Review: James Blake’s New Album Assume Form

By Stephanie Pettway

A&E Editor

If you are like me and didn’t know who James Blake was outside of him being featured on popular songs such as “Stop Trying to be God” from Travis Scott’s latest album “Astroworld,” and “King’s Dead” from the Black Panther soundtrack, then you will be surprised to hear that he released his fourth studio album “Assume Form,” on Jan. 18.

So, who is this soft sounding singer featured on these rap tracks?

Blake is a musician and producer from London, England, who gained recognition after doing some work with Kanye West, which lead to him being nominated for a Grammy for “Best New Artist,” a couple years after.

From there he went to gaining notable production credits on Beyoncé’s “Lemonade,” Kendrick Lamar’s “DAMN,” and Jay Z’s “4:44.”

This all adds some sense as to why his album has heavy influences of R&B and hip-hop, and even features some of the artist he has worked with in the past. Initially, this is what grabbed my attention to listening to this album, especially since I can’t resist anything that features Scott.

Upon listening I will say that I didn’t know how to feel about listening to full-length album by Blake. It is one thing for an him to be featured on a song and have a verse or two, or even carry a chorus; but it is another for him to have many songs and feature the artists that usually feature him.

This is not to say that I didn’t think that Blake couldn’t keep me interested for an entire album, because he has a good voice. It’s unusual, but nonetheless good. But, since these rap songs that featured him only showcased his voice in a rather one-dimensional way, I felt that this album was going to be boring.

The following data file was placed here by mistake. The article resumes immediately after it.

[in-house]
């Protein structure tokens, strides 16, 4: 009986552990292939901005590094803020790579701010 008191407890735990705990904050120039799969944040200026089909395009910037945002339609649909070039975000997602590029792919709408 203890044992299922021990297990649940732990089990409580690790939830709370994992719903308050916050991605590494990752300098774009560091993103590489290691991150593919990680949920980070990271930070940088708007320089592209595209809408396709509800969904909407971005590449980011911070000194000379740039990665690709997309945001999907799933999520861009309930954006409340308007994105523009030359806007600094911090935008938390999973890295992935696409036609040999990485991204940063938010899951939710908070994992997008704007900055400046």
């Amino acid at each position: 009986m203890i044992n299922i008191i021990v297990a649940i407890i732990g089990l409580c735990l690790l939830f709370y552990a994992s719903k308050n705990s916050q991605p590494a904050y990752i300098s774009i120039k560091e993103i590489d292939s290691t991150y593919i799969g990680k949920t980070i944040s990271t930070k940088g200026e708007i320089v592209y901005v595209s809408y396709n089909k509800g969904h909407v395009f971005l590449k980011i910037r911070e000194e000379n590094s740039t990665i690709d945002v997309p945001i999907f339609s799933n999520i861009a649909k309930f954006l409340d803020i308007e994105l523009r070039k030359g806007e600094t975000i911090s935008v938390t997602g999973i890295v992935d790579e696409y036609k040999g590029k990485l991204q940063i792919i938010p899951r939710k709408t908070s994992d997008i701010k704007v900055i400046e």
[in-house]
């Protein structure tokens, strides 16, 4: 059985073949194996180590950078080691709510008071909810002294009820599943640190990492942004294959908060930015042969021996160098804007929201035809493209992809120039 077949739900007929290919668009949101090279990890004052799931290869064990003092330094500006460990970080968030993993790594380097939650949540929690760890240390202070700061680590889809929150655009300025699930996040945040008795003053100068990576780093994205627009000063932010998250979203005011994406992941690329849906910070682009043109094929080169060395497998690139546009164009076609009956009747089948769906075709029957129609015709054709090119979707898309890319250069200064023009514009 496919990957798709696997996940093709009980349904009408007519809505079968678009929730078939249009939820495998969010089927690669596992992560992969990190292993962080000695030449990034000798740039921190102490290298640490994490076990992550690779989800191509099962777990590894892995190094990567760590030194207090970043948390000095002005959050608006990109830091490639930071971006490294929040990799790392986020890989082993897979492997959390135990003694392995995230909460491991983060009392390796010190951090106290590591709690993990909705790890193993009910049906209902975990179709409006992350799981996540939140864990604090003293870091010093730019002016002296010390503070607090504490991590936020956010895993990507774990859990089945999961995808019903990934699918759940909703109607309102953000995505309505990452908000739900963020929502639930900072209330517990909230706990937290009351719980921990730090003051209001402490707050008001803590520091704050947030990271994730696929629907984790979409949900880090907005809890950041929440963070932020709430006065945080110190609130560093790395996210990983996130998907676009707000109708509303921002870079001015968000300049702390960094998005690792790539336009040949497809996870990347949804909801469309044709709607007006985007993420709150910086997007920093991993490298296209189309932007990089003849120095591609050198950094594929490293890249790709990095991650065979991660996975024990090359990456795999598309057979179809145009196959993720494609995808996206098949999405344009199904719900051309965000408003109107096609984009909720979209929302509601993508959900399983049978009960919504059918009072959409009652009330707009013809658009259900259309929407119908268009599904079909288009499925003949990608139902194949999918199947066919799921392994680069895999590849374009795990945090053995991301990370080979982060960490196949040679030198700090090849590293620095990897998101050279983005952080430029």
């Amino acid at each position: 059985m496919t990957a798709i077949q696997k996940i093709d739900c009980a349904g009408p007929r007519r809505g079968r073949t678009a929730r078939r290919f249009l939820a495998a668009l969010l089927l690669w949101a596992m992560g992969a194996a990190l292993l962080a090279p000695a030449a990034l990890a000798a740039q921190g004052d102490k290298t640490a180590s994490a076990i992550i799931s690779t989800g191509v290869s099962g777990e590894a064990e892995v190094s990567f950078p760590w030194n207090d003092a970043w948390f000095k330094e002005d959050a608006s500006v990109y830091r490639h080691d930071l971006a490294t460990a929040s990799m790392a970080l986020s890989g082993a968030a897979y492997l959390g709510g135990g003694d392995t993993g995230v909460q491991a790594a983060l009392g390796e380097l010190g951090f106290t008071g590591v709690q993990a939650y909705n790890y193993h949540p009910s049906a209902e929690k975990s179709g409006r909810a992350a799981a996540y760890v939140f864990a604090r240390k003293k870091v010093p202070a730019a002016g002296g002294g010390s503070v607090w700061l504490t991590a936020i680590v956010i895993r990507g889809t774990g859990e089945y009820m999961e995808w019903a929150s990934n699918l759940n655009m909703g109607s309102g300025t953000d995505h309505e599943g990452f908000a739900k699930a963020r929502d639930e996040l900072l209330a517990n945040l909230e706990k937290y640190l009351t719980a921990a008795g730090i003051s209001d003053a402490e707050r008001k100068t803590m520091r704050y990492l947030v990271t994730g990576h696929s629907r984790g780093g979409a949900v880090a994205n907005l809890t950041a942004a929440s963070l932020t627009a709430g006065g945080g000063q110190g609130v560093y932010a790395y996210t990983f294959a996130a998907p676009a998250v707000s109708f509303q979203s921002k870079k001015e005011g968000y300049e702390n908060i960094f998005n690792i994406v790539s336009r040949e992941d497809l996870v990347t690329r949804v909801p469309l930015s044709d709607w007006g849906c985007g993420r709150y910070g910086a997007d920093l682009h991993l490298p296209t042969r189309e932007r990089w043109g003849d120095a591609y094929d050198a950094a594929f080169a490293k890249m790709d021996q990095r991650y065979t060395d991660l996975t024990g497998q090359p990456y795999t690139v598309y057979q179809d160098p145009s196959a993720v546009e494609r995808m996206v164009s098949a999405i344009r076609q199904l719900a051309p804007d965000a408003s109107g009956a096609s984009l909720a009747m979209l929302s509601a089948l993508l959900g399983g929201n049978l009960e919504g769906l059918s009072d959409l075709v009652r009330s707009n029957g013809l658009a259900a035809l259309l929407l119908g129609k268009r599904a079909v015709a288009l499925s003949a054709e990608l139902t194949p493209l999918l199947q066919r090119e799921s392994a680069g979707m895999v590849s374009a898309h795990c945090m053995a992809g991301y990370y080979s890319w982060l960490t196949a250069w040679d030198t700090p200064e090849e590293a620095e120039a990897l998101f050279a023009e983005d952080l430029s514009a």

Though it was definitely not boring, it was definitely unusual, but in a good way. The blend of hip-hop and R&B mixed with electronic sounds was very abstract throughout, and in no ways does it “assume form,” like the album title suggests, but it works.

“Mile High,” featuring Scott and Metro Boomin, “Tell Them,” featuring Metro Boomin and Moses Sumney, and “Where’s the Catch?” featuring André 3000, all possess the heaviest hip-hop sound, while maintaining the electric sound that is not foreign to Blake, like on his previous album “The Colour in Anything.”

Something that is also not foreign to Blake is the themes of love and growth that he has his songs revolve around. In songs like “Barefoot in the Park,” “Can’t Believe the Way We Flow,” and “Are You in Love?” Blake openly and freely expresses himself and has the most melodic and smoothest beats.

Other songs like “Power On,” and “Don’t Miss It,” talk about growth, change, and how to overcome situations that you are struggling with.

Though I have many praises for the album, it does have a couple of songs where it falls flat for me.

“Assume Form,” which is the self-titled track on the album, is one of the longest songs, and seems to drag on for 1 minute too long for me. Though it does build up as you get to the end of the song, it eventually just leaves you on a song cliffhanger and just ends.

“Lullaby for the Insomniac,” though melodic and soft, is long for me. When I think of a lullaby, I think of something short and sweet, not something approaching 4 minutes long.

With some lows, and many highs, this album made me not only appreciate every Blake feature I have heard, but also his artistry as a whole. Being someone who likes when artist mix genres together in their music, and he does it rather well, he shows that he is not afraid to experiment with different sounds.

He uses his platform to bring all of what influences him to create something refined and well put together while still maintaining what makes him unique and memorable.

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